“What I’m Mostly Afraid of Is That There Will Be Two Sciences—Democratic Science and Autocratic Science.”
The president of the Polish Academy of Sciences, Jerzy Duszyński, talks about his country’s efforts to help scientists from neighboring Ukraine, and what the future may hold for both Ukrainian and global science.
Since the Russian invasion of Ukraine in February 2022, close to 5 million Ukrainians—including hundreds of scientists and researchers—have fled the country, according to the United Nations High Commissioner for Refugees. More have gone to Poland than to any other country in Europe, and the Polish people, nongovernmental organizations (NGOs), and the government are working to provide them with housing, education, and health care. The Polish Academy of Sciences, under the leadership of President Jerzy Duszyński, has spearheaded efforts to find placements and funding for Ukrainian scientists in Polish research institutions until these researchers can return to Ukraine. Duszyński, an experimental biologist and professor at the Nencki Institute of Experimental Biology, has been president of the Polish Academy of Sciences since 2015.
In June, the US National Academy of Sciences met in Warsaw with other science academies, including the Polish and Ukrainian academies, to develop a plan to help Ukrainian researchers and prevent a long-term “brain drain” so that these researchers will be prepared to assist with rebuilding the country when the time comes. While in Warsaw, Issues in Science and Technology editor Molly Galvin spoke with Duszyński about the future of Ukrainian science, how the Polish academy got involved in helping Ukraine, and the ways the war may impact science globally.
Let’s start with what it was like after the Russian invasion of Ukraine on February 24. Poland has absorbed millions of Ukrainian refugees. Can you talk a little about how the Polish people have responded to the war?
Duszyński: Poland is in a unique situation because first of all, we now have millions of Ukrainians in Poland, which has significantly increased our population of 38 million.
The majority of Ukrainian refugees here are staying in private homes. It is absolutely extraordinary that the Polish people have accepted families into their modest flats and homes. Ukrainians feel safe here in Poland because they feel close to their loved ones who are fighting in Ukraine. They can go back and forth easily.
But eventually, there will be some sort of fatigue for this process among the Polish people. Let’s be frank. The situation is challenging. Consider the fact that populations of many of our big cities increased sharply—for example, Rzeszów by 56%, Gdańsk and Katowice by 34%, Wrocław by 29%, and Warsaw by 15%. All that happened within a few months, without conflicts, despite huge demands on our schools and medical systems to meet the needs of these newcomers. A miracle! This is especially true since this is happening right after the COVID pandemic. Therefore, Poland needs to build the capacity necessary to support these refugees as the war continues.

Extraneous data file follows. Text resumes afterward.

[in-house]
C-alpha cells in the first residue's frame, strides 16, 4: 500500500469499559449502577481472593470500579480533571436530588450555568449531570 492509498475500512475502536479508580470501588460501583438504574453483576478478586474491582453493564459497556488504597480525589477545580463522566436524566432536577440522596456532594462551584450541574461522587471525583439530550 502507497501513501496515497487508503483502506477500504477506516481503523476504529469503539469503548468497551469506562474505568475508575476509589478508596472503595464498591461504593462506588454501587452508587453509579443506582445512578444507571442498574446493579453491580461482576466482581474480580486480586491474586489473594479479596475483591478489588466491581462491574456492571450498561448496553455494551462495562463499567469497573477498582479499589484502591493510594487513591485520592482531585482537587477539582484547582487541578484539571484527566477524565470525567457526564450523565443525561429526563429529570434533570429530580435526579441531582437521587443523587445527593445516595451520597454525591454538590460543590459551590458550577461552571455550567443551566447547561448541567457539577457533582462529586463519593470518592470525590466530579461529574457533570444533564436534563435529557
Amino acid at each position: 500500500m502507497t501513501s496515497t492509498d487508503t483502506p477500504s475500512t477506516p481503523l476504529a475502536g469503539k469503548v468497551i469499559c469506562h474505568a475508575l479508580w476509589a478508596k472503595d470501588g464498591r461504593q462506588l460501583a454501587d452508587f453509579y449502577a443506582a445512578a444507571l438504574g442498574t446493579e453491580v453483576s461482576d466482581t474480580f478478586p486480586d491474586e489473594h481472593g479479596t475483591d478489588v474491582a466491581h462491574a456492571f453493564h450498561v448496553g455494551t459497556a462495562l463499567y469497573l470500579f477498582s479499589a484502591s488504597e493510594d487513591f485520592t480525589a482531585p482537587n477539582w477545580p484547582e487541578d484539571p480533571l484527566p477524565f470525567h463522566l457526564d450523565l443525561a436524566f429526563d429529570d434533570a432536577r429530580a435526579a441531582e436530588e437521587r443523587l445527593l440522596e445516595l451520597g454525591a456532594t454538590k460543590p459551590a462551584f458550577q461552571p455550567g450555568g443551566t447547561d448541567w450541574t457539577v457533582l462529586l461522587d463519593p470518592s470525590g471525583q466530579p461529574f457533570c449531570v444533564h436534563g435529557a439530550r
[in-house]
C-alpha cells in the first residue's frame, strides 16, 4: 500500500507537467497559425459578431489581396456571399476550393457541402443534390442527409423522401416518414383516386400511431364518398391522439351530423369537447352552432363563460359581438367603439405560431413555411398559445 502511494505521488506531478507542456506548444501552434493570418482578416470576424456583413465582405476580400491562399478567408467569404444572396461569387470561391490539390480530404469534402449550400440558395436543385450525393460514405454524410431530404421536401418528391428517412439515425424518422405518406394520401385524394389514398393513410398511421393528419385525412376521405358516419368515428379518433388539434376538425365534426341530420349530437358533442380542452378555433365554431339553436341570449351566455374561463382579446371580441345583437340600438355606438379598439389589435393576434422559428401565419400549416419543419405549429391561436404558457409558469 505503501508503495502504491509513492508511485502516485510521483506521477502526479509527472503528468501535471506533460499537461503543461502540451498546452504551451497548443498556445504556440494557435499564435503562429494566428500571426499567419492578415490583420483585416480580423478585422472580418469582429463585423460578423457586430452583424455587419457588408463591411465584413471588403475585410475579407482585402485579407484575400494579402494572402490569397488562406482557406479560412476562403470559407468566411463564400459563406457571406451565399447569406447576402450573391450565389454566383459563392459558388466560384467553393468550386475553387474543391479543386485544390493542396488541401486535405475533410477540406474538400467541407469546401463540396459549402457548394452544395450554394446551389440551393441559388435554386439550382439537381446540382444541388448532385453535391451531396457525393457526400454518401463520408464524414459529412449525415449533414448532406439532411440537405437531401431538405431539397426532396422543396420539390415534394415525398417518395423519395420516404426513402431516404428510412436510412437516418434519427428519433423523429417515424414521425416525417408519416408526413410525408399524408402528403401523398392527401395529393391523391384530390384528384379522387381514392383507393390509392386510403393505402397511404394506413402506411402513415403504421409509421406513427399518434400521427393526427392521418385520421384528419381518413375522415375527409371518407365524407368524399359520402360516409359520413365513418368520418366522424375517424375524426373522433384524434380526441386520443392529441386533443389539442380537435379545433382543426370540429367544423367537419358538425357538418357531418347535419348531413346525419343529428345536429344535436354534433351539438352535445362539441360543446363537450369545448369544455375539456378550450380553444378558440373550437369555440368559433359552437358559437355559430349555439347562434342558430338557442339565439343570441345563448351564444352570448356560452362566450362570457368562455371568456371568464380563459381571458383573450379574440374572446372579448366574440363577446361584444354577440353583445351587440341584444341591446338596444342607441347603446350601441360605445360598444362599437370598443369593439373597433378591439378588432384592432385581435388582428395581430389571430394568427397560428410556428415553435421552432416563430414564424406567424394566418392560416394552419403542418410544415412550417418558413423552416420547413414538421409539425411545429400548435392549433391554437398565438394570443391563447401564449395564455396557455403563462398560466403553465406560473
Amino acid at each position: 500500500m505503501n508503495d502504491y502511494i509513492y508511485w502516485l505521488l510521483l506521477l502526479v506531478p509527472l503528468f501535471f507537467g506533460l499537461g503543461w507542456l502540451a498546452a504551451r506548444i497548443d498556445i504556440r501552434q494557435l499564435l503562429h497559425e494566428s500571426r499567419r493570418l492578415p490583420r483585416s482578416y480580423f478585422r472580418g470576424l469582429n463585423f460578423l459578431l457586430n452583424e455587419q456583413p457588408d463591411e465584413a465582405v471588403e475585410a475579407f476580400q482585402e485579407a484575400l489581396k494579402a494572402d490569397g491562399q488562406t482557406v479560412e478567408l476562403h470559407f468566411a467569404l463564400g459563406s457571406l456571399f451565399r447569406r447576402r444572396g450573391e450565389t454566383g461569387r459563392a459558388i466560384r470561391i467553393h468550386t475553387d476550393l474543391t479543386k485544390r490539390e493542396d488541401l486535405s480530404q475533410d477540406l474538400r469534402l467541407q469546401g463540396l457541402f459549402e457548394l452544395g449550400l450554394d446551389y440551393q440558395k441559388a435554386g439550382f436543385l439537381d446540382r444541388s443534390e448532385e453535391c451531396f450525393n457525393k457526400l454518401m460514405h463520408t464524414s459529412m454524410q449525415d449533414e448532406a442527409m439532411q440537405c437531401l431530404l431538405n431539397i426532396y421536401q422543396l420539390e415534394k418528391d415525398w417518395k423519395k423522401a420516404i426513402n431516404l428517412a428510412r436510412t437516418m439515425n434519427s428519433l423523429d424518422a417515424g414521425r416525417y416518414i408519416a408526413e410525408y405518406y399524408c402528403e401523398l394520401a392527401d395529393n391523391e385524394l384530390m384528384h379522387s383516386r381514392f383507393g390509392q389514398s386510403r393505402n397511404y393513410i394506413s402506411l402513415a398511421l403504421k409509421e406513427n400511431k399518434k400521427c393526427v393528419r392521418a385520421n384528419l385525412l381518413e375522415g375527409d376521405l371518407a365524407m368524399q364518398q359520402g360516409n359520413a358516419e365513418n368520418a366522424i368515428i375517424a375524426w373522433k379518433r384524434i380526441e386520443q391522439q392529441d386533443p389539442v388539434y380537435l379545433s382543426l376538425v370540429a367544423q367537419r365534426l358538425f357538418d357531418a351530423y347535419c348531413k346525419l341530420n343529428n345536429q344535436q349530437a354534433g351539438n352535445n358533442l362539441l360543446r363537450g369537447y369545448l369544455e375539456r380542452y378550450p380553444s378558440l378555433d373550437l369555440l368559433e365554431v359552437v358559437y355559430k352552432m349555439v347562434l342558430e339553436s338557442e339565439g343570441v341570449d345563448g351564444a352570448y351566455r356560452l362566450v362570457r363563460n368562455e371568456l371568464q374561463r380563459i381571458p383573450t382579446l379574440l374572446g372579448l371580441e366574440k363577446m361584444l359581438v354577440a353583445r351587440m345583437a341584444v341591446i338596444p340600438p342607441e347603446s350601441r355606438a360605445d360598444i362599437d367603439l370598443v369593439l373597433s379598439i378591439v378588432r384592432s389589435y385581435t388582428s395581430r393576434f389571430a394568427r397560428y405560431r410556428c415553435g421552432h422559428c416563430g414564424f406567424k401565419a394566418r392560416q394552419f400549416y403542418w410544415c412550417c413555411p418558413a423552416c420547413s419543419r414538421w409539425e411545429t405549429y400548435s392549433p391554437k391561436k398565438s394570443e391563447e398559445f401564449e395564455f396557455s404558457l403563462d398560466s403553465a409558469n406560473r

How soon did you realize that your academy was going to take an active role in supporting Ukrainian scientists?
Duszyński: The Warsaw Central railway station is just 100 meters from the Polish Academy of Sciences headquarters. We can see it from our windows. So when the war broke out, we went to the station, and we could see hundreds upon hundreds of Ukrainian people with no idea where to go and what to do, many with small children. They were disoriented and extremely tired. There were NGOs giving them food and clothes. Seeing that inspired our academy to work quickly with our institutes to host and support Ukrainian scholars displaced by the war. We worked through our administrative channels to get that arranged by March 1.
That’s just a week after the invasion began; that’s really fast. How many Ukrainian researchers did you support at first, and how many do you support now?
Duszyński: Our funding initially permitted us to host 60 scholars from Ukraine. We could afford to pay for three months of their accommodations and living expenses, but we quickly recognized that needs were much greater. So then we turned to the international community for help. We wrote letters, for example, to the institutions to which we pay fees, asking them to please allow us not to pay this year so we could use the money to help support Ukrainian scholars. Many of these institutions agreed, so that gave us extra money. And then came the US National Academy of Sciences, which entered into a partnership with the Polish Academy of Sciences to help support Ukrainian researchers, and the US academy raised some $3.8 million, along with very generous support from others. Local and international institutions also provided support, including the Polish Ministry of Education and Science, the United Kingdom’s Royal Society, the German National Academy of Sciences Leopoldina, the Royal Danish Academy of Sciences and Letters, Taiwan’s Academia Sinica and National Cheng Kung University, and the publisher Elsevier. This allowed us to host 220 researchers at institutes of the Polish Academy of Sciences located throughout the country.